As my colleagues Roy Spencer, Ross McKitrick, and Paul Driessen and I wrote in 2006 in A Call to Truth, Prudence, and Protection of the Poor: An Evangelical Response to Global Warming, the existence of the consensus was open to serious challenge:

In 2004 Science published the results of a study by Naomi Oreskes claiming that “without substantial disagreement, scientists find human activities are heating the earth’s surface.” But an attempt [by Benny Peiser] at replicating the study both found that she had made serious mistakes in handling data and, after re-examining the data, reached contrary conclusions. Oreskes claimed that an analysis of 928 abstracts in the ISI database containing the phrase “climate change” proved the alleged consensus. It turned out that she had searched the database using three keywords (“global climate change”) instead of the two (“climate change”) she reported–reducing the search results by an order of magnitude. Searching just on “climate change” instead found almost 12,000 articles in the same database in the relevant decade. Excluded from Oreskes’s list were “countless research papers that show that global temperatures were similar or even higher during the Holocene Climate Optimum and the Medieval Warm Period when atmospheric CO2 levels were much lower than today; that solar variability is a key driver of recent climate change; and that climate modeling is highly uncertain.” Further, even using the three key words she actually used, “global climate change,” brought up 1,247 documents, of which 1,117 included abstracts. An analysis of those abstracts showed that

  • only 1 percent explicitly endorsed what Oreskes called the “consensus view”;
  • 29 percent implicitly accepted it “but mainly focus[ed] on impact assessments of envisaged global climate change”;
  • 8 percent focused on “mitigation”;
  • 6 percent focused on methodological questions;
  • 8 percent dealt “exclusively with paleo-climatological research unrelated to recent climate change”;
  • 3 percent “reject[ed] or doubt[ed] the view that human activities are the main drivers of the ‘the [sic] observed warming over the last 50 years’”;
  • 4 percent focused “on natural factors of global climate change”; and
  • 42 percent did “not include any direct or indirect link or reference to human activities, CO2 or greenhouse gas emissions, let alone anthropogenic forcing of recent climate change.”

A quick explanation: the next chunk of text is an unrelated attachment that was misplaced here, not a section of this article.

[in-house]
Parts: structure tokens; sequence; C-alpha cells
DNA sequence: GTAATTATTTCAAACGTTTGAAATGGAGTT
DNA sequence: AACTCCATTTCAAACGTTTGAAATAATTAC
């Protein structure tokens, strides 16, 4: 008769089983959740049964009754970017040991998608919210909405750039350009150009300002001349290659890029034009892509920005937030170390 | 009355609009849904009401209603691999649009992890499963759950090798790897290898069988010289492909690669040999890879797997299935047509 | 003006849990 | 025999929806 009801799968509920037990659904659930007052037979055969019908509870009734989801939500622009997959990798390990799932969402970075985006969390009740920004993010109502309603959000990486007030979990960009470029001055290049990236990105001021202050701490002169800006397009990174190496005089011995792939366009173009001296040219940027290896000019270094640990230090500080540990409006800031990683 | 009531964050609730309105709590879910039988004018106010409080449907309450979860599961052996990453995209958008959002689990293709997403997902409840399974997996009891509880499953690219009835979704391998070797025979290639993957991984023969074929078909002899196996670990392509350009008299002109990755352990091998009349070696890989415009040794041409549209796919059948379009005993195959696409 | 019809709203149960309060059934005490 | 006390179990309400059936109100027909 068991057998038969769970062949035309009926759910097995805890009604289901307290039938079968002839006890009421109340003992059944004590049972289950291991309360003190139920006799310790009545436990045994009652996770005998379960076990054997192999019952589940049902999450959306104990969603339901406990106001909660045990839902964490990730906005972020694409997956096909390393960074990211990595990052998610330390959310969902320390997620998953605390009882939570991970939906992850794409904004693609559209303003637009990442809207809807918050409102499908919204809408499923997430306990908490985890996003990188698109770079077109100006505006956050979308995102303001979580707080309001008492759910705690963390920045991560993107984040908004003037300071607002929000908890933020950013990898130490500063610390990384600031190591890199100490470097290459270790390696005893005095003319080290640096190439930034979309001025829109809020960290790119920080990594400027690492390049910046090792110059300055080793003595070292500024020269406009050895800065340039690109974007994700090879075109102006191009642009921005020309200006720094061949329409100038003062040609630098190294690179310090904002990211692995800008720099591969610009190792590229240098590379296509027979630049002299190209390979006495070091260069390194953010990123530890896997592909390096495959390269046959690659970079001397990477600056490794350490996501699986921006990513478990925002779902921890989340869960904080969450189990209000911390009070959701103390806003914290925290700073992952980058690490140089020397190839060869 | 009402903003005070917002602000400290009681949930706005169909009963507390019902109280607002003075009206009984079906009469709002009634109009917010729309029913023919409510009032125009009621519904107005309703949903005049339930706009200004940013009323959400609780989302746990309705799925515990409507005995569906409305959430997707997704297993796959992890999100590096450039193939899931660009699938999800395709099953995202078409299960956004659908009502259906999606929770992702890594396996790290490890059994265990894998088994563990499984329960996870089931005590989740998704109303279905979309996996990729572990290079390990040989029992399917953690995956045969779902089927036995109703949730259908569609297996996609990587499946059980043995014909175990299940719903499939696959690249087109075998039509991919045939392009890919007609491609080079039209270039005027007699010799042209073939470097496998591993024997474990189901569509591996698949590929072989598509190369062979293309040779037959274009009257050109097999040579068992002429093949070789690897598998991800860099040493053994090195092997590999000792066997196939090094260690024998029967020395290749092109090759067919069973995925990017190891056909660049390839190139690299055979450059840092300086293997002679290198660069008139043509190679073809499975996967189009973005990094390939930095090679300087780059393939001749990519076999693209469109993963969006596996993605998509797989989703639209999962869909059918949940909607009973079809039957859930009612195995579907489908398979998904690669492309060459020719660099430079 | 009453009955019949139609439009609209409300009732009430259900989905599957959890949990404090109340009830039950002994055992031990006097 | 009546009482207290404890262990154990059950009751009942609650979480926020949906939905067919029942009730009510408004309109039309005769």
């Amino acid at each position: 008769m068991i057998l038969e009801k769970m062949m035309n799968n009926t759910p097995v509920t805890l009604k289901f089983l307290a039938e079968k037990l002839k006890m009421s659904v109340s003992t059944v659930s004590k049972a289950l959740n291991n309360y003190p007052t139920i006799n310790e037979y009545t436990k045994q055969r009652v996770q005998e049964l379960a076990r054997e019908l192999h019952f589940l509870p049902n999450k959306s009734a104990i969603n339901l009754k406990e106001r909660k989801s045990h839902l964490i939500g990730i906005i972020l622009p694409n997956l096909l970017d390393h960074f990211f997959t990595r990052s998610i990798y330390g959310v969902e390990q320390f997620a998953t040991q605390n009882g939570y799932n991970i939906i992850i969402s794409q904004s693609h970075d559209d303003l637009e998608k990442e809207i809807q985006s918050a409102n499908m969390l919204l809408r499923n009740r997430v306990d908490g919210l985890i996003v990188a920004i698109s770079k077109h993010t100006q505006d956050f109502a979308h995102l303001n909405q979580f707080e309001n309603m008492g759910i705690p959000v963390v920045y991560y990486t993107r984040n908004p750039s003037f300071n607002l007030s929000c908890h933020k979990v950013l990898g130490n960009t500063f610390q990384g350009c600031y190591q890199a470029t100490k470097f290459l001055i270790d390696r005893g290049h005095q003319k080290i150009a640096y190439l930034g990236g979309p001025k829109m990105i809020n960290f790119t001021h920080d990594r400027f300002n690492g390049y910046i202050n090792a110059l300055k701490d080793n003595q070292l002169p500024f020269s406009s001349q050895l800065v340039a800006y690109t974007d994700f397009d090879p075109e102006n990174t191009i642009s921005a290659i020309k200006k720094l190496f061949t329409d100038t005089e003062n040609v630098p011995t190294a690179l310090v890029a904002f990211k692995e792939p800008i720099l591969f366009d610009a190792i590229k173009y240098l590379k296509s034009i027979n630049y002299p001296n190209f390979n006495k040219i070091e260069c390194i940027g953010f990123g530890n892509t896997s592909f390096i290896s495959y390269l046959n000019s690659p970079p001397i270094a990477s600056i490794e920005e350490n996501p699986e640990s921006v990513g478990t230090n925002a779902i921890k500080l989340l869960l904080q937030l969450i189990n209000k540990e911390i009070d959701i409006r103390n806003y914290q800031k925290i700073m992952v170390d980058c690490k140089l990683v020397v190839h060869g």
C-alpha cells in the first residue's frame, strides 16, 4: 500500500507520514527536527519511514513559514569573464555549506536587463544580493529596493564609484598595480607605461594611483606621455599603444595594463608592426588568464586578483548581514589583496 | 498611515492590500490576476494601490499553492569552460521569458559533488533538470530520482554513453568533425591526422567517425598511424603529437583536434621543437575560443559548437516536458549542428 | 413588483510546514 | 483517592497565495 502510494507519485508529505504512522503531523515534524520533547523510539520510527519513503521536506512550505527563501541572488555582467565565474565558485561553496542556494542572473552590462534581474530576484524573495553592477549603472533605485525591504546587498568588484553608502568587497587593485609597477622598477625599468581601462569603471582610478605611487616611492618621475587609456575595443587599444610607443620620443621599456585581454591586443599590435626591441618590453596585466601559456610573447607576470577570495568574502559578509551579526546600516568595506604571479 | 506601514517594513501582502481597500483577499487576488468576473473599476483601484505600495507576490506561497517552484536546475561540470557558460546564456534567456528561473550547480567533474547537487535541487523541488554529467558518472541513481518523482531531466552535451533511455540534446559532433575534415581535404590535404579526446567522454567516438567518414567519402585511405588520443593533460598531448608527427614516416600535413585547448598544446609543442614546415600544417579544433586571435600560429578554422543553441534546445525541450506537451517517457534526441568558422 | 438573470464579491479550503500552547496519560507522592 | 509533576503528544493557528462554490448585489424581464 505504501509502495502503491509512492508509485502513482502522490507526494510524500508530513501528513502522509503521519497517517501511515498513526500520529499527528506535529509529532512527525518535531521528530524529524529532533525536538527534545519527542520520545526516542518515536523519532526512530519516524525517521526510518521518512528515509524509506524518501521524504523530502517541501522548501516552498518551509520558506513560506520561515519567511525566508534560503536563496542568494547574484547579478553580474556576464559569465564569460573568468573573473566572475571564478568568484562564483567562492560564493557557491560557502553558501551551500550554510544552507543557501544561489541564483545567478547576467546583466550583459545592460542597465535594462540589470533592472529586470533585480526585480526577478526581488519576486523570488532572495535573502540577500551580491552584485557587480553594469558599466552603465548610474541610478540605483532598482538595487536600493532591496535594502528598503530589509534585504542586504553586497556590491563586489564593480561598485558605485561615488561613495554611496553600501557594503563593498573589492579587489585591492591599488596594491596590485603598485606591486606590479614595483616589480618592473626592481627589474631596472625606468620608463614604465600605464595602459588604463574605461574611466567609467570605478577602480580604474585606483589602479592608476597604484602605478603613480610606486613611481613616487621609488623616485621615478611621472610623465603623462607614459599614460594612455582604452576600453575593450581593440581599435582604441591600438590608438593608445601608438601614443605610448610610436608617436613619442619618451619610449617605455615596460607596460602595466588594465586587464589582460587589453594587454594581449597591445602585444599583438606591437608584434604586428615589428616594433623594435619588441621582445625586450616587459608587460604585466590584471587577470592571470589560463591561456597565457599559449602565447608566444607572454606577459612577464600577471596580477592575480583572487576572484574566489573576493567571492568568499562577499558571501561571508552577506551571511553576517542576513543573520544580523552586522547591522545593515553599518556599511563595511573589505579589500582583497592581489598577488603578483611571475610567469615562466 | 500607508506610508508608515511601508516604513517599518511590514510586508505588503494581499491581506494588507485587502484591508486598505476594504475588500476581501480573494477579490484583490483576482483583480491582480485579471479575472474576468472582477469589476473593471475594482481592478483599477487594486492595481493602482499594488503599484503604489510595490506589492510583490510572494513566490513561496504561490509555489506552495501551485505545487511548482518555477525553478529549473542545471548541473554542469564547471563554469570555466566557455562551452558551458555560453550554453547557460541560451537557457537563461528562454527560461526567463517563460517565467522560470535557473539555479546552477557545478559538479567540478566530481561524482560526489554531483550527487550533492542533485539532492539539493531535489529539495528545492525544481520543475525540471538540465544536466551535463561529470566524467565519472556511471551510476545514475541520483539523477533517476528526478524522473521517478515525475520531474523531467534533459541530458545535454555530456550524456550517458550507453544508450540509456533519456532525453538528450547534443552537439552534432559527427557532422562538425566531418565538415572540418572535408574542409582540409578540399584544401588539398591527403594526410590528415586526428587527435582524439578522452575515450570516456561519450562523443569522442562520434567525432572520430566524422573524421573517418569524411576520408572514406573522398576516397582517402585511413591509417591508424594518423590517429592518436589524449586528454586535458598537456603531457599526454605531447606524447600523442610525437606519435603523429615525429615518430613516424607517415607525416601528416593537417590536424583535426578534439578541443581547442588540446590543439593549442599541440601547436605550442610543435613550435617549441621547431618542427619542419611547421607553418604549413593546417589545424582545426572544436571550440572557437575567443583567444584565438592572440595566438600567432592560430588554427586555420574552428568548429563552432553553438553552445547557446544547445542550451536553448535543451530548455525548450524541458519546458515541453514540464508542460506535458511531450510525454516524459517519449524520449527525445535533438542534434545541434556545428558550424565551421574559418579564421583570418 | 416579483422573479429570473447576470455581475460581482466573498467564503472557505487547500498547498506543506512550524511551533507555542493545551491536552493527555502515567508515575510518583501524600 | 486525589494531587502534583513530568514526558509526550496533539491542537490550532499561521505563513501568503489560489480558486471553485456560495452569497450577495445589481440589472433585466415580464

More recently, in attempts to revive belief in overwhelming scientific consensus on CAGW, three articles based on surveys have prompted mistaken claims that “97 percent” or “98 percent” of climate scientists hold the alarmist view of global warming.

The first, Peter Doran and Maggie Zimmerman’s “Examining the Consensus on Climate Change” (EOS, January 2009), concluded, “It seems that the debate on the authenticity of global warming and the role played by human activity is largely nonexistent among those who understand the nuances and scientific basis of long-term climate processes.” However, the two questions asked in the survey were framed such that even the most ardent skeptics—like Fred Singer, Richard Lindzen, and Roy Spencer—would have answered “Yes”:

  1. “When compared with pre‐1800s levels, do you think that mean global temperatures have generally risen, fallen, or remained relatively constant?”
  2. “Do you think human activity is a significant contributing factor in changing mean global temperatures?”

As Heartland Institute President Joseph Bast observed, “At issue is not whether the climate warmed since the Little Ice Age or whether there is a human impact on climate, but whether the warming is unusual in rate or magnitude; whether that part of it attributable to human causes is likely to be beneficial or harmful on net, and by how much; and whether the benefits of reducing the human contribution will outweigh the costs, so as to justify public policies aimed at reducing it. The survey is silent on these questions.”